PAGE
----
Effective for plan years beginning on or after Jan. 1, 2013, an employee’s salary reduction contributions to a health FSA offered under a cafeteria plan are limited to $2,500. The $2,500 limit will be indexed for cost-of-living adjustments for 2014 and later years.

Elimination of Retiree Drug Subsidy Deduction

Employers that receive the Medicare Part D retiree drug subsidy have been able to take a tax deduction for their prescription drug costs, including costs attributable to the subsidy. Also, these employers do not have to pay tax on the drug subsidy amount. Effective for 2013, the deduction for the retiree drug subsidy will be eliminated.

Additional Medicare Tax Withholding

Effective Jan. 1, 2013, an additional 0.9 percent Medicare tax will apply to high-income individuals. Employers are required to withhold the additional Medicare tax on an employee’s wages in excess of $200,000 ($250,000 for married couples filing jointly).

Health Insurance Exchanges – Notice of Availability

Employers must provide all new hires and current employees with a written notice about ACA’s health insurance Exchanges and the consequences if an employee decides to forgo employer-sponsored coverage and purchase a qualified health plan through an Exchange. This notice requirement generally becomes effective as of March 1, 2013. The Department of Health and Human Services (HHS) has indicated that it intends to issue model Exchange notices.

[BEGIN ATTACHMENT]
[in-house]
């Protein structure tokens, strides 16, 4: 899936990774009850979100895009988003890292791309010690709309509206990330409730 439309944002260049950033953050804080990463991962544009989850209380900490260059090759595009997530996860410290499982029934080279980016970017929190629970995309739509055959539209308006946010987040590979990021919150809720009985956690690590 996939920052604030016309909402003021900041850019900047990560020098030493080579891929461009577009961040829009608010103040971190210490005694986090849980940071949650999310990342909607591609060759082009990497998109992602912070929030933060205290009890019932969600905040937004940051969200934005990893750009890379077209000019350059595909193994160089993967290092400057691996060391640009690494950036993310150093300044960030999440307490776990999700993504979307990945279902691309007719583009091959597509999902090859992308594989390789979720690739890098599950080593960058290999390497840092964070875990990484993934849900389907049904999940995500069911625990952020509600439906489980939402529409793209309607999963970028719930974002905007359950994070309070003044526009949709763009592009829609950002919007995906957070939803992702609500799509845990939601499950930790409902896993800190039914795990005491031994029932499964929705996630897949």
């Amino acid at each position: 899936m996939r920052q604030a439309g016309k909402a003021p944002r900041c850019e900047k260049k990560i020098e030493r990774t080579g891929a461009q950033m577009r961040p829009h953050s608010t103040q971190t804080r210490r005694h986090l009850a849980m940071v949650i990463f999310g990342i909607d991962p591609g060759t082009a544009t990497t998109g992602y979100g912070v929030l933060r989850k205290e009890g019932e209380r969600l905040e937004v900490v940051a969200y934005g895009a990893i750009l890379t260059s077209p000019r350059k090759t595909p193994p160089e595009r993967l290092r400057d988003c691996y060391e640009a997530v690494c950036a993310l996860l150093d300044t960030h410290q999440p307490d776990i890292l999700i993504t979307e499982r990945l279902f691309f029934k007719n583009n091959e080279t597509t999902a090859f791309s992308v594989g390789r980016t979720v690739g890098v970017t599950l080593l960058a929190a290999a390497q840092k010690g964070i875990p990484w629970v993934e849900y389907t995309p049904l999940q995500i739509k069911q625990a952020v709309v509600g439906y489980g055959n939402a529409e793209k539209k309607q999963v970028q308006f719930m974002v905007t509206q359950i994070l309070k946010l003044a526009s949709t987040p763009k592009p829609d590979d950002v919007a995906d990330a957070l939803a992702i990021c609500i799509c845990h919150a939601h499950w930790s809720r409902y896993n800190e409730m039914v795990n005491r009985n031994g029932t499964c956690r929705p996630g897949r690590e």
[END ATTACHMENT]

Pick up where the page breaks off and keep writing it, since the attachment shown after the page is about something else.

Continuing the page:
More agency guidance is also expected on this notice requirement.

ACA REFORMS – 2014

Additional ACA coverage mandates and reforms become effective in 2014. For example, effective for plan years beginning on or after Jan. 1, 2014, group health plans and issuers may not:

  • Impose pre-existing condition exclusions on any covered individual, regardless of the individual’s age;
  • Have a waiting period for coverage that exceeds 90 days; or
  • Apply any annual limits on essential health benefits.